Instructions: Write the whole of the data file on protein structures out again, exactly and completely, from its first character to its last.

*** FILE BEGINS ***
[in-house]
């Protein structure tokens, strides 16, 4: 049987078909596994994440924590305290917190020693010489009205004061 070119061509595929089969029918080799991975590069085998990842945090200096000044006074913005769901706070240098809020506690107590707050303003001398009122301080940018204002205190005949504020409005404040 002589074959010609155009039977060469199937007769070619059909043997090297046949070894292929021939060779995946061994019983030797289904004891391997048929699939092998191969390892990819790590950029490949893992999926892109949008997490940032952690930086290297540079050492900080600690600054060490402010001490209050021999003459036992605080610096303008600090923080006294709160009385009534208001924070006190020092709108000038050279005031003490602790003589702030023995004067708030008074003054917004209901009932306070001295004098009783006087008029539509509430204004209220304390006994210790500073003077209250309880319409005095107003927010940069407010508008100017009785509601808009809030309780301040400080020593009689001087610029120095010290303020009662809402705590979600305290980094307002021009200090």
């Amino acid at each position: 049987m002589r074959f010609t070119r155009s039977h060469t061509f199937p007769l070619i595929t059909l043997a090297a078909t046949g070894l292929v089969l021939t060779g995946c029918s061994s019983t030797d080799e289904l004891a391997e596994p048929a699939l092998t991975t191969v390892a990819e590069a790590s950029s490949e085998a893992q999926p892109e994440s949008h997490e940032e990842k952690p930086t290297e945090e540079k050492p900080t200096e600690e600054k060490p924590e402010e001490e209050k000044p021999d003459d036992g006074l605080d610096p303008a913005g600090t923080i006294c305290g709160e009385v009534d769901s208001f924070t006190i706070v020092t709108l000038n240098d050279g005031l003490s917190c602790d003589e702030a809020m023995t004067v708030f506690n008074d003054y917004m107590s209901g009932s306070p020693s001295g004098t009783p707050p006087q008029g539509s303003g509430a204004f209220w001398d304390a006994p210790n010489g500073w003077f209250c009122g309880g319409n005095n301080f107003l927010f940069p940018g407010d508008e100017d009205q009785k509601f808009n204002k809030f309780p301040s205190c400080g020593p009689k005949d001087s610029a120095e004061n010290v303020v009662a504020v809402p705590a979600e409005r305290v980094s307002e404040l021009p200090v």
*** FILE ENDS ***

[in-house]
């Protein structure tokens, strides 16, 4: 049987078909596994994440924590305290917190020693010489009205004061 070119061509595929089969029918080799991975590069085998990842945090200096000044006074913005769901706070240098809020506690107590707050303003001398009122301080940018204002205190005949504020409005404040 002589074959010609155009039977060469199937007769070619059909043997090297046949070894292929021939060779995946061994019983030797289904004891391997048929699939092998191969390892990819790590950029490949893992999926892109949008997490940032952690930086290297540079050492900080600690600054060490402010001490209050021999003459036992605080610096303008600090923080006294709160009385009534208001924070006190020092709108000038050279005031003490602790003589702030023995004067708030008074003054917004209901009932306070001295004098009783006087008029539509509430204004209220304390006994210790500073003077209250309880319409005095107003927010940069407010508008100017009785509601808009809030309780301040400080020593009689001087610029120095010290303020009662809402705590979600305290980094307002021009200090």
């Amino acid at each position: 049987m002589r074959f010609t070119r155009s039977h060469t061509f199937p007769l070619i595929t059909l043997a090297a078909t046949g070894l292929v089969l021939t060779g995946c029918s061994s019983t030797d080799e289904l004891a391997e596994p048929a699939l092998t991975t191969v390892a990819e590069a790590s950029s490949e085998a893992q999926p892109e994440s949008h997490e940032e990842k952690p930086t290297e945090e540079k050492p900080t200096e600690e600054k060490p924590e402010e001490e209050k000044p021999d003459d036992g006074l605080d610096p303008a913005g600090t923080i006294c305290g709160e009385v009534d769901s208001f924070t006190i706070v020092t709108l000038n240098d050279g005031l003490s917190c602790d003589e702030a809020m023995t004067v708030f506690n008074d003054y917004m107590s209901g009932s306070p020693s001295g004098t009783p707050p006087q008029g539509s303003g509430a204004f209220w001398d304390a006994p210790n010489g500073w003077f209250c009122g309880g319409n005095n301080f107003l927010f940069p940018g407010d508008e100017d009205q009785k509601f808009n204002k809030f309780p301040s205190c400080g020593p009689k005949d001087s610029a120095e004061n010290v303020v009662a504020v809402p705590a979600e409005r305290v980094s307002e404040l021009p200090v």